project-tables-vol, specifying the quota and restricting storage to nodes in the
/data/rack1 topology, and mounting it in the local namespace. Next, we use the HBase shell to create a new table named
datastore, specifying a path inside the
$ pwd /mapr/cluster1/user/project $ls bin src $ maprcli volume create -name project-tables-vol -path /user/project/tables \ -quota 100G -topology /data/rack1 $ ls bin src tables $ hbase shell HBase Shell; enter 'help<RETURN>' for list of supported commands. Type "exit<RETURN>" to leave the HBase Shell hbase(main):001:0> create '/user/project/tables/datastore', 'colfamily1' 0 row(s) in 0.5180 seconds hbase(main):002:0> exit $ ls -l tables total 1 lrwxr-xr-x 1 mapr mapr 2 Oct 25 15:20 datastore -> mapr::table::2252.32.16498
See Multi-tenancy with MapR for more details.
A volume snapshot captures the state of a volume's directories, MapR-DB tables, and files at an exact point in time. You can use them for:
Application errors or inadvertent user errors can mistakenly delete data or modify data in an unexpected way. With volume snapshots, you can rollback your MapR-DB tables to a known, well-defined state.
You can create backups of table data on the fly for auditing or governance compliance.
Machine-learning frameworks, such as Apache Mahout, can use snapshots to enable a reproducible and auditable model training process. Snapshots allow the training process to work against a preserved image of the training data from a precise moment in time. In most cases, the use of snapshots requires no additional storage and snapshots are taken in less than one second.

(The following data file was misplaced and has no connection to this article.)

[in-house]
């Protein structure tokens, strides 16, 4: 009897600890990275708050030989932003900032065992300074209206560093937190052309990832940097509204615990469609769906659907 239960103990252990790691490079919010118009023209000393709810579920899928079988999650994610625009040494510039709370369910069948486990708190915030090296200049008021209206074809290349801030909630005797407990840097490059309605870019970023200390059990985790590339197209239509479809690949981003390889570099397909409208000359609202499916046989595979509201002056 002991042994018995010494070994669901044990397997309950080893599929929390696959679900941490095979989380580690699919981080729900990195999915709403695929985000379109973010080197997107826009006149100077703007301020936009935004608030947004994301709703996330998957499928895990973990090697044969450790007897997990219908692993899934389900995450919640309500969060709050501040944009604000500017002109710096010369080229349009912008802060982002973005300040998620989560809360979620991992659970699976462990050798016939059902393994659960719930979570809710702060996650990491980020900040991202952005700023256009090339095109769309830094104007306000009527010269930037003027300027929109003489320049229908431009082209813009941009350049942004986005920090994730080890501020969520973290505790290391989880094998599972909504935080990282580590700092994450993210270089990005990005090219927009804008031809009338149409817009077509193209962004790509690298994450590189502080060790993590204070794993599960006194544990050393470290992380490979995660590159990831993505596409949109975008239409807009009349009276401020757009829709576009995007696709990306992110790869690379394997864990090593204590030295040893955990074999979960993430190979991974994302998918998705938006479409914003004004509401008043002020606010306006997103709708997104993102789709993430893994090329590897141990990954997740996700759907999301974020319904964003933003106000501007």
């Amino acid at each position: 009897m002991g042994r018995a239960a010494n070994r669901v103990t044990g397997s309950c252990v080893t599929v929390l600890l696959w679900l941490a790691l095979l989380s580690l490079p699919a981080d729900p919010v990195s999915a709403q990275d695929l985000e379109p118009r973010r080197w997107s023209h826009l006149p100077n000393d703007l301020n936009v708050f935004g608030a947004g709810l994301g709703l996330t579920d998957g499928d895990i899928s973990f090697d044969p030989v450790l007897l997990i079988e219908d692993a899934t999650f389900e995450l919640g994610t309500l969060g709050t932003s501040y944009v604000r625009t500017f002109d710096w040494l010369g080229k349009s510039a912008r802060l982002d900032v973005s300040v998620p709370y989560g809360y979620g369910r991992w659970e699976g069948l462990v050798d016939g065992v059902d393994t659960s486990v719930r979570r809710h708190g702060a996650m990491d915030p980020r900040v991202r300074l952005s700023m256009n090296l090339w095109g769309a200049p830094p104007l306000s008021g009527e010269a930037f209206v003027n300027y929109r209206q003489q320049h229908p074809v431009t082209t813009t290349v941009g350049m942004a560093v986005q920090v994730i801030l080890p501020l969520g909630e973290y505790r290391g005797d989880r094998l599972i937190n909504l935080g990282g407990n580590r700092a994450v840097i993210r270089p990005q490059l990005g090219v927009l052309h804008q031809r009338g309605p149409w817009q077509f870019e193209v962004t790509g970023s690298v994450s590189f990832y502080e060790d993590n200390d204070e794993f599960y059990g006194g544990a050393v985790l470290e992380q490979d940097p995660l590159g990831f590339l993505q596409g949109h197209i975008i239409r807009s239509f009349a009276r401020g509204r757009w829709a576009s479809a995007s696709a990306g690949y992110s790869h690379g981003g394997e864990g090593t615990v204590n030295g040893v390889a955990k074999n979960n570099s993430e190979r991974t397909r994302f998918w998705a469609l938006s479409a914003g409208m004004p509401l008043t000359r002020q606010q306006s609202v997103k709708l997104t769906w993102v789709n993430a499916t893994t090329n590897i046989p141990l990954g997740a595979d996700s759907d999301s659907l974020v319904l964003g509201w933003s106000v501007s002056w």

By using snapshots, query engines such as Apache Drill can produce precise synchronic summaries of data sources subject to constant updates, such as sensor data or social media streams. Using a snapshot of your MapR-DB data for such analyses allows very precise comparisons to be done across multiple ever-changing data sources without the need to stop real-time data ingestion.
See MapR Snapshots for more details.
Mirroring of volumes lets you automatically replicate differential data in real-time across clusters. You might want to do this to create disaster recovery solutions for databases or to provide read-only access to data from multiple locations. Because MapR-DB does not require RegionServers to be reconstructed, databases can be brought up instantly on the mirrored site if the active site goes down.
Mirroring is a parallel operation, copying data directly from the nodes of one MapR cluster to the nodes in a remote MapR cluster. The contents of the volume are mirrored consistently, even if the files in the volume are being written to or deleted.
MapR captures only data that has changed at the file-block level since the last data transfer. After the data differential is identified, it is then compressed and transferred over the WAN to the recovery site, using very low network bandwidth. Finally, checksums are used to ensure data integrity across the two clusters. There is no performance penalty on the cluster because of mirroring.
See Working with Mirror Volumes for more details.